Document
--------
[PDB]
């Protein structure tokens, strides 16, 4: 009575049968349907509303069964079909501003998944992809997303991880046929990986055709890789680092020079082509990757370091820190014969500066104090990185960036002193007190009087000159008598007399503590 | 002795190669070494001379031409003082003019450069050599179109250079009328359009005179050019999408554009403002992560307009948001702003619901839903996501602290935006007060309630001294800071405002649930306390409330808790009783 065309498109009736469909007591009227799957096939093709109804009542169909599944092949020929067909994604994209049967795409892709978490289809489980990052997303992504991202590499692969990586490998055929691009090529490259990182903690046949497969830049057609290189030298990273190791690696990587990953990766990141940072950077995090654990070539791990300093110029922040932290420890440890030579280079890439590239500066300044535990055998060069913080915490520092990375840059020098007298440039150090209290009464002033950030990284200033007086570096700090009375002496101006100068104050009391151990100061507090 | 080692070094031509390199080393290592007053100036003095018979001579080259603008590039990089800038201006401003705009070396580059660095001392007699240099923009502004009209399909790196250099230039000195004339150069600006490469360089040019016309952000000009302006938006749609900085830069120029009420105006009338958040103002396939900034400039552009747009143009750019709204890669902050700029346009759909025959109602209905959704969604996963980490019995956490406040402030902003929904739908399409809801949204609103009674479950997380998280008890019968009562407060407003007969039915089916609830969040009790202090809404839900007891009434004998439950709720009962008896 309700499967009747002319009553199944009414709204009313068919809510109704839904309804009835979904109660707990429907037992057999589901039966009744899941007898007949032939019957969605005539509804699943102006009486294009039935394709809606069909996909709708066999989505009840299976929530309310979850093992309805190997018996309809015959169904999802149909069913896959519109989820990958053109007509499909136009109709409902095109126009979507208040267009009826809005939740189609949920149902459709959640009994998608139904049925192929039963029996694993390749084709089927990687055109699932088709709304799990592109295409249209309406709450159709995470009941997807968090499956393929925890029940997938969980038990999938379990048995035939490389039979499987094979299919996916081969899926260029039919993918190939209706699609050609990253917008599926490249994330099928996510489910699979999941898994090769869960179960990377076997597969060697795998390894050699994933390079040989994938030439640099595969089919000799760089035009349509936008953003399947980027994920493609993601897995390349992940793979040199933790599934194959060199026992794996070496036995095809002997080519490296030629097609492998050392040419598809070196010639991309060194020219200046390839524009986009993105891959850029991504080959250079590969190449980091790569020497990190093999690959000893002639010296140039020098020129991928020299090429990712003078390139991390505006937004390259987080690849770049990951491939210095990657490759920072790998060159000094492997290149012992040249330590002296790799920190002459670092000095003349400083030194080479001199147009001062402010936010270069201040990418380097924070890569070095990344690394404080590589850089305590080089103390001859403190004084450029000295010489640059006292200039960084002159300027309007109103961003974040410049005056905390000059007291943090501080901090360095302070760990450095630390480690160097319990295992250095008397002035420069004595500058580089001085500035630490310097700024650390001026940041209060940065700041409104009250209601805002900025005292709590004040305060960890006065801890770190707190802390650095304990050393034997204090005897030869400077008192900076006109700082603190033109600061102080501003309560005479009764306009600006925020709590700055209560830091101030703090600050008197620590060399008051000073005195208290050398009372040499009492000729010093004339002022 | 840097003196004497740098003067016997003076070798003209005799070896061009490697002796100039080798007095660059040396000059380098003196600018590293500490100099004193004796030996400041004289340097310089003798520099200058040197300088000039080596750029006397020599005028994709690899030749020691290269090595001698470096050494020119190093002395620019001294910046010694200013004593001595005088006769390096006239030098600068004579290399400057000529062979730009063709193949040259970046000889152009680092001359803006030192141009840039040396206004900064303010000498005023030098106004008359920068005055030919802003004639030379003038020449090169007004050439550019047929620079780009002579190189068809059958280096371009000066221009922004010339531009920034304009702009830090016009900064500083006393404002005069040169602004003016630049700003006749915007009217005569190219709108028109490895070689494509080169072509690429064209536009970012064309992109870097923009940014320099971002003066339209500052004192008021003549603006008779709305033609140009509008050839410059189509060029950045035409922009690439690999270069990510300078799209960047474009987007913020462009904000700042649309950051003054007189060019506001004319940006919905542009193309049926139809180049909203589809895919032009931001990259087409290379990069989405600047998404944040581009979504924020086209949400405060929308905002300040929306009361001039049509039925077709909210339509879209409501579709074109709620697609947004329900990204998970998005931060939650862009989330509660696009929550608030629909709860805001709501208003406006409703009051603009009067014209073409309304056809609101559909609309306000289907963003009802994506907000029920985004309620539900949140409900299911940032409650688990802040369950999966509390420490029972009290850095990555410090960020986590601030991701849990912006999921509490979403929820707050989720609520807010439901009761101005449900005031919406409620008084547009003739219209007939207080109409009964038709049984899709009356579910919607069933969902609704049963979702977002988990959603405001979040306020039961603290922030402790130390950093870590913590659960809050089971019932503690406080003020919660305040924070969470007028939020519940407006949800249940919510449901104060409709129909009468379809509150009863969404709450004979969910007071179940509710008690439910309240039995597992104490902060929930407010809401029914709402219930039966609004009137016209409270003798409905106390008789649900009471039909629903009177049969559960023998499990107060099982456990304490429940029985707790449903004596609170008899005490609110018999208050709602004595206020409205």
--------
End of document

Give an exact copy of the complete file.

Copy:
[PDB]
């Protein structure tokens, strides 16, 4: 009575049968349907509303069964079909501003998944992809997303991880046929990986055709890789680092020079082509990757370091820190014969500066104090990185960036002193007190009087000159008598007399503590 | 002795190669070494001379031409003082003019450069050599179109250079009328359009005179050019999408554009403002992560307009948001702003619901839903996501602290935006007060309630001294800071405002649930306390409330808790009783 065309498109009736469909007591009227799957096939093709109804009542169909599944092949020929067909994604994209049967795409892709978490289809489980990052997303992504991202590499692969990586490998055929691009090529490259990182903690046949497969830049057609290189030298990273190791690696990587990953990766990141940072950077995090654990070539791990300093110029922040932290420890440890030579280079890439590239500066300044535990055998060069913080915490520092990375840059020098007298440039150090209290009464002033950030990284200033007086570096700090009375002496101006100068104050009391151990100061507090 | 080692070094031509390199080393290592007053100036003095018979001579080259603008590039990089800038201006401003705009070396580059660095001392007699240099923009502004009209399909790196250099230039000195004339150069600006490469360089040019016309952000000009302006938006749609900085830069120029009420105006009338958040103002396939900034400039552009747009143009750019709204890669902050700029346009759909025959109602209905959704969604996963980490019995956490406040402030902003929904739908399409809801949204609103009674479950997380998280008890019968009562407060407003007969039915089916609830969040009790202090809404839900007891009434004998439950709720009962008896 309700499967009747002319009553199944009414709204009313068919809510109704839904309804009835979904109660707990429907037992057999589901039966009744899941007898007949032939019957969605005539509804699943102006009486294009039935394709809606069909996909709708066999989505009840299976929530309310979850093992309805190997018996309809015959169904999802149909069913896959519109989820990958053109007509499909136009109709409902095109126009979507208040267009009826809005939740189609949920149902459709959640009994998608139904049925192929039963029996694993390749084709089927990687055109699932088709709304799990592109295409249209309406709450159709995470009941997807968090499956393929925890029940997938969980038990999938379990048995035939490389039979499987094979299919996916081969899926260029039919993918190939209706699609050609990253917008599926490249994330099928996510489910699979999941898994090769869960179960990377076997597969060697795998390894050699994933390079040989994938030439640099595969089919000799760089035009349509936008953003399947980027994920493609993601897995390349992940793979040199933790599934194959060199026992794996070496036995095809002997080519490296030629097609492998050392040419598809070196010639991309060194020219200046390839524009986009993105891959850029991504080959250079590969190449980091790569020497990190093999690959000893002639010296140039020098020129991928020299090429990712003078390139991390505006937004390259987080690849770049990951491939210095990657490759920072790998060159000094492997290149012992040249330590002296790799920190002459670092000095003349400083030194080479001199147009001062402010936010270069201040990418380097924070890569070095990344690394404080590589850089305590080089103390001859403190004084450029000295010489640059006292200039960084002159300027309007109103961003974040410049005056905390000059007291943090501080901090360095302070760990450095630390480690160097319990295992250095008397002035420069004595500058580089001085500035630490310097700024650390001026940041209060940065700041409104009250209601805002900025005292709590004040305060960890006065801890770190707190802390650095304990050393034997204090005897030869400077008192900076006109700082603190033109600061102080501003309560005479009764306009600006925020709590700055209560830091101030703090600050008197620590060399008051000073005195208290050398009372040499009492000729010093004339002022 | 840097003196004497740098003067016997003076070798003209005799070896061009490697002796100039080798007095660059040396000059380098003196600018590293500490100099004193004796030996400041004289340097310089003798520099200058040197300088000039080596750029006397020599005028994709690899030749020691290269090595001698470096050494020119190093002395620019001294910046010694200013004593001595005088006769390096006239030098600068004579290399400057000529062979730009063709193949040259970046000889152009680092001359803006030192141009840039040396206004900064303010000498005023030098106004008359920068005055030919802003004639030379003038020449090169007004050439550019047929620079780009002579190189068809059958280096371009000066221009922004010339531009920034304009702009830090016009900064500083006393404002005069040169602004003016630049700003006749915007009217005569190219709108028109490895070689494509080169072509690429064209536009970012064309992109870097923009940014320099971002003066339209500052004192008021003549603006008779709305033609140009509008050839410059189509060029950045035409922009690439690999270069990510300078799209960047474009987007913020462009904000700042649309950051003054007189060019506001004319940006919905542009193309049926139809180049909203589809895919032009931001990259087409290379990069989405600047998404944040581009979504924020086209949400405060929308905002300040929306009361001039049509039925077709909210339509879209409501579709074109709620697609947004329900990204998970998005931060939650862009989330509660696009929550608030629909709860805001709501208003406006409703009051603009009067014209073409309304056809609101559909609309306000289907963003009802994506907000029920985004309620539900949140409900299911940032409650688990802040369950999966509390420490029972009290850095990555410090960020986590601030991701849990912006999921509490979403929820707050989720609520807010439901009761101005449900005031919406409620008084547009003739219209007939207080109409009964038709049984899709009356579910919607069933969902609704049963979702977002988990959603405001979040306020039961603290922030402790130390950093870590913590659960809050089971019932503690406080003020919660305040924070969470007028939020519940407006949800249940919510449901104060409709129909009468379809509150009863969404709450004979969910007071179940509710008690439910309240039995597992104490902060929930407010809401029914709402219930039966609004009137016209409270003798409905106390008789649900009471039909629903009177049969559960023998499990107060099982456990304490429940029985707790449903004596609170008899005490609110018999208050709602004595206020409205």